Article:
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Rap listeners around the world who’ve never been to the Big Apple still know places like Nas’ Queensbridge projects, the slums of Wu-Tang’s Shaolin, and KRS-One’s South Bronx. Even Manhattan has its own Harlem World fresh with stars like Kool Moe Dee, Diddy, and Cam’ron.

So it should come as no surprise that all five of its boroughs have produced many of rap’s greatest talents. The fact that artists who even attempt to carry NYC’s flag these days are inevitably crushed by its sheer weight is a testament to the city’s contribution to the foundation of hip-hop.

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—As the title track of Cam’ron’s third studio album (and Roc-A-Fella Records debut), “Come Home With Me” marked a watershed moment in the Harlem rapper’s career.Following up his poorly received sophomore album, , Cam’ron was looking for a reboot.He did so in part by retooling his collaborative group Dipset.Although Dipset had existed in some form for several years, and both Juelz Santana and Jim Jones (along with fourth member Freekey Zekey) had appeared on records with Cam’ron before, it wasn’t until “Come Home With Me” that all three men would appear together on a track.New York City is a center for many things in the world: fashion, art, media, finance, subway rats fighting park pigeons in battles for ultimate supremacy, etc. New York—and the Bronx specifically—is the birthplace of hip-hop.

Which means New York City and hip-hop are forever intertwined. Staten Island’s main contributions come from one camp but remain significant with Method Man, Ghostface Killah, and Raekwon.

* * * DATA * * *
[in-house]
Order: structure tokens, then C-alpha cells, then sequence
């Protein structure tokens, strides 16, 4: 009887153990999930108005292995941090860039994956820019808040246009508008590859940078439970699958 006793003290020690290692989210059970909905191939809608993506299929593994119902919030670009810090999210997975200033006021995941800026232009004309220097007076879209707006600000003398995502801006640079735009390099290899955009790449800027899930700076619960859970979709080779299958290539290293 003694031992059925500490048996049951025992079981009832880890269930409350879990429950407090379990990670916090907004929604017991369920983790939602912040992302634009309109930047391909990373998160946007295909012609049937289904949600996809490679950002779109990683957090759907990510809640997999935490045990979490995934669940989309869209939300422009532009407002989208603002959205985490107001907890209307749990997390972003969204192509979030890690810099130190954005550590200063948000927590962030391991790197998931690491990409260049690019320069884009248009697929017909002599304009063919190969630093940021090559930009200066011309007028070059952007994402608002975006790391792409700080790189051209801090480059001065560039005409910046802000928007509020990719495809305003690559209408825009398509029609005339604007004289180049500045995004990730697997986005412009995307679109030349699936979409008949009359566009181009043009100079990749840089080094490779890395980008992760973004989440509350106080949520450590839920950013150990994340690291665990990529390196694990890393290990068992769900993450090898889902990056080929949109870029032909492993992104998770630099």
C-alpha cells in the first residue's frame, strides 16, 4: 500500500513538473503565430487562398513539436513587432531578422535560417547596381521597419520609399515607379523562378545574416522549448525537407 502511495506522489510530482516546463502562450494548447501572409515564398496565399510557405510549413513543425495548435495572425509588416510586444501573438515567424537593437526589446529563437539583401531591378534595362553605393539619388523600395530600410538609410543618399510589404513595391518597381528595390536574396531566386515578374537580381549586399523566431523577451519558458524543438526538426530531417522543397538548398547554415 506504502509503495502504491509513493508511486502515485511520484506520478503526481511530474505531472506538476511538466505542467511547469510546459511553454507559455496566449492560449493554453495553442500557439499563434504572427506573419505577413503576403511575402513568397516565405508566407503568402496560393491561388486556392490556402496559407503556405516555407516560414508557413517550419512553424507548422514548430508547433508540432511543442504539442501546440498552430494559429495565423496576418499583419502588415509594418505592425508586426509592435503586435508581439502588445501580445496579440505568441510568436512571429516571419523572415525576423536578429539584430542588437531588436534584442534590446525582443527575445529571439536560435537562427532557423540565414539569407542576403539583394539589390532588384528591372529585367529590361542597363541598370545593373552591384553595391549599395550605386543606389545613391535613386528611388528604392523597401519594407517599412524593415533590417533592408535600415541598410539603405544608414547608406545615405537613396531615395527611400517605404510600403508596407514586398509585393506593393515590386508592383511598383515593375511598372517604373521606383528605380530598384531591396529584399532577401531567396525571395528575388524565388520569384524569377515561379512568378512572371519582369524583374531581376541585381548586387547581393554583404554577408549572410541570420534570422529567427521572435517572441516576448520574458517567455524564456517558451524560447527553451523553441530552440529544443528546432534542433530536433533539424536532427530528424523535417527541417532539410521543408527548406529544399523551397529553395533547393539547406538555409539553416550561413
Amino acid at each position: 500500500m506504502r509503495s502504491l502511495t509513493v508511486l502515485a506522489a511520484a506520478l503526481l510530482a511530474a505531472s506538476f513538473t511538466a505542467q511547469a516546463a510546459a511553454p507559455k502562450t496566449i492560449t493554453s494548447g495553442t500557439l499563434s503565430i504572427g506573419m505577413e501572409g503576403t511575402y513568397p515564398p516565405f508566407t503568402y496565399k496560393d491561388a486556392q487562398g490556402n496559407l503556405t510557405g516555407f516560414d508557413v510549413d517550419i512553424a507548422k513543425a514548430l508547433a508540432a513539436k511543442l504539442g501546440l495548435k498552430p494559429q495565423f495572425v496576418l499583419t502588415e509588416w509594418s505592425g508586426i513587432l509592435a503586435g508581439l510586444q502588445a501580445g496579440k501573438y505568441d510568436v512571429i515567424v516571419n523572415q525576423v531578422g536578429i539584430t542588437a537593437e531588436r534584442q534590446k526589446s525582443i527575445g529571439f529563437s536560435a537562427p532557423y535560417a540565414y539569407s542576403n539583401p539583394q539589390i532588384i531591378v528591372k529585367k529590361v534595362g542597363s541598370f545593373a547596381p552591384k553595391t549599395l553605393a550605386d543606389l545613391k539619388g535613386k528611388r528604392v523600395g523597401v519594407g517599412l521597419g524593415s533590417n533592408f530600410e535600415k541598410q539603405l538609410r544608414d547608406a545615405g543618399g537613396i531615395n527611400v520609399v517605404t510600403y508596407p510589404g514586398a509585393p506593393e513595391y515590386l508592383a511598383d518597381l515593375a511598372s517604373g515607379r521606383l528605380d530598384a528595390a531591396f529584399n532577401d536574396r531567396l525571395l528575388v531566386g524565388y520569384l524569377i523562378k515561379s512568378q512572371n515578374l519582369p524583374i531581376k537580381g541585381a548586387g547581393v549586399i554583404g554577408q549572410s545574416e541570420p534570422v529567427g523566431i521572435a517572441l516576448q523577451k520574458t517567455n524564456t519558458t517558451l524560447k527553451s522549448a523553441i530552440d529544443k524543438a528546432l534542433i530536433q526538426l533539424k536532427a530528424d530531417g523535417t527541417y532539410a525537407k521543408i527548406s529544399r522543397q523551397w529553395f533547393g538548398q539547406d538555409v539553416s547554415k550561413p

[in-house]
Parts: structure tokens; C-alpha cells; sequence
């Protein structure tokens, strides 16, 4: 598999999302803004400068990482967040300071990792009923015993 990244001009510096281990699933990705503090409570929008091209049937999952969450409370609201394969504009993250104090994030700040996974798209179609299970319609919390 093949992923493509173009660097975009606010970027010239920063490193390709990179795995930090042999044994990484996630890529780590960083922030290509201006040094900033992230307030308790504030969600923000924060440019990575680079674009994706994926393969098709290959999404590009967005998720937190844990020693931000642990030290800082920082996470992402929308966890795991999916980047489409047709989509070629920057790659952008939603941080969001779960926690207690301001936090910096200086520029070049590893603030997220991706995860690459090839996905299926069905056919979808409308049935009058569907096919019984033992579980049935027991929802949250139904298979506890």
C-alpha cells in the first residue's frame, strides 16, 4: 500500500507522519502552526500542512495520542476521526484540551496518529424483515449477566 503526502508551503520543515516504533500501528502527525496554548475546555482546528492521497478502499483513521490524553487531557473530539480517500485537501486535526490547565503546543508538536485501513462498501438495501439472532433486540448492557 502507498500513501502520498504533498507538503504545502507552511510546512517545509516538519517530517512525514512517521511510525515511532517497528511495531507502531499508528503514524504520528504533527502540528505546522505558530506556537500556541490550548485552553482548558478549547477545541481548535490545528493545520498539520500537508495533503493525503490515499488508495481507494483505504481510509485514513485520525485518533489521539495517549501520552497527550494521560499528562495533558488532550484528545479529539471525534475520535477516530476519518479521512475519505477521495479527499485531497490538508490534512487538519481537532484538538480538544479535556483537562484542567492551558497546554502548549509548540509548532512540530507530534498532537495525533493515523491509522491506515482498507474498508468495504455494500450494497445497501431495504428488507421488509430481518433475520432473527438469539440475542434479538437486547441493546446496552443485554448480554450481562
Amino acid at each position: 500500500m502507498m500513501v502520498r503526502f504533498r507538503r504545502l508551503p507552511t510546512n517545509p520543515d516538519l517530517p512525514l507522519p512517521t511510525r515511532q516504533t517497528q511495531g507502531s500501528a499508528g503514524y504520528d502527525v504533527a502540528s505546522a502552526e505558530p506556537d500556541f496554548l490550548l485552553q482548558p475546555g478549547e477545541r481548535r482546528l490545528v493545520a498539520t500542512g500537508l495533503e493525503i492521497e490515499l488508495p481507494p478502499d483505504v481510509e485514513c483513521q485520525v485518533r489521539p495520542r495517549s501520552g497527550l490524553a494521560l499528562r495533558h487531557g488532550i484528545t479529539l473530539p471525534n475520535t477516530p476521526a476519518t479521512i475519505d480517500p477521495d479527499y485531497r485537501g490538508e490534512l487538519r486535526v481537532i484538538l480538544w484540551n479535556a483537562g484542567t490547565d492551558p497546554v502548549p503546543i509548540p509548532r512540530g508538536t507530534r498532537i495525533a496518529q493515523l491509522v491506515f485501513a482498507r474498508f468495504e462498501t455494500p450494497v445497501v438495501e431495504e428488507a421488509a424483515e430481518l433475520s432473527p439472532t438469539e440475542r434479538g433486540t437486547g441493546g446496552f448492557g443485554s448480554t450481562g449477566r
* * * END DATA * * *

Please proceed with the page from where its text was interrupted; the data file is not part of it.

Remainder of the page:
Remember a time when “backpack rap” wasn’t a pejorative.

—Masta Ace’s “Jeep Ass Niguh” is a rap rarity, a dope song that was turned into another dope song, “Born to Roll,” simply by flipping the beat and adding more bass. Which is fine and all, especially for the woofers in your Jeep, but honestly the original was fine the way it was.

The uptempo glide of “I’ll Be” feels rather like soaring in a black sedan through an interstate tunnel post-midnight. It’s funny recalling Shawn Carter before he became a sentient tax haven, when Jay Z was just a hot rapper with several top-notch features. —DJ Premier really gave Group Home some of the best beats he ever made in his life. sounds like it could be the score to an epic Samurai battle.

For those of you keeping track at home, “I’ll Be” is the first of two major Rene & Angela samples that Jay Z hopped on in March 1997, the second being “I Love the Dough” from by the late Notorious B. As for Foxy: Here’s the biggest hit of her career, a feminist mafioso jig that peaked at No. Lil Dap and Melachi the Nutcracker weren’t the best rappers and still managed to give us a classic album. The humming sound in the background always grabs my soul and makes me want to roam the NYC streets during scary hours. It could If you were tasked with explaining the appeal of mid-to-late 1990s underground New York rap to an alien in 2115 or, say, a millennial next week, you could do worse (a lot worse) than simply cueing up J-Live’s “Braggin’ Writes.” In another era—one where artists ran their own labels or were able to efficiently release music sans executive meddling—J-Live might’ve been a star or at least pretty damn wealthy.

It starts with police sirens as the subject of the song gets pulled over, and after a verbal gymnastic intro—“Braniac dumb-dumbs, bust the scientifical/Approach to the course and the force is centrifugal”—and some verification of lyrical prowess, it bangs for three uptempo verses about the joys of car-stereo battling and the mellow-harshing of getting pulled over for it.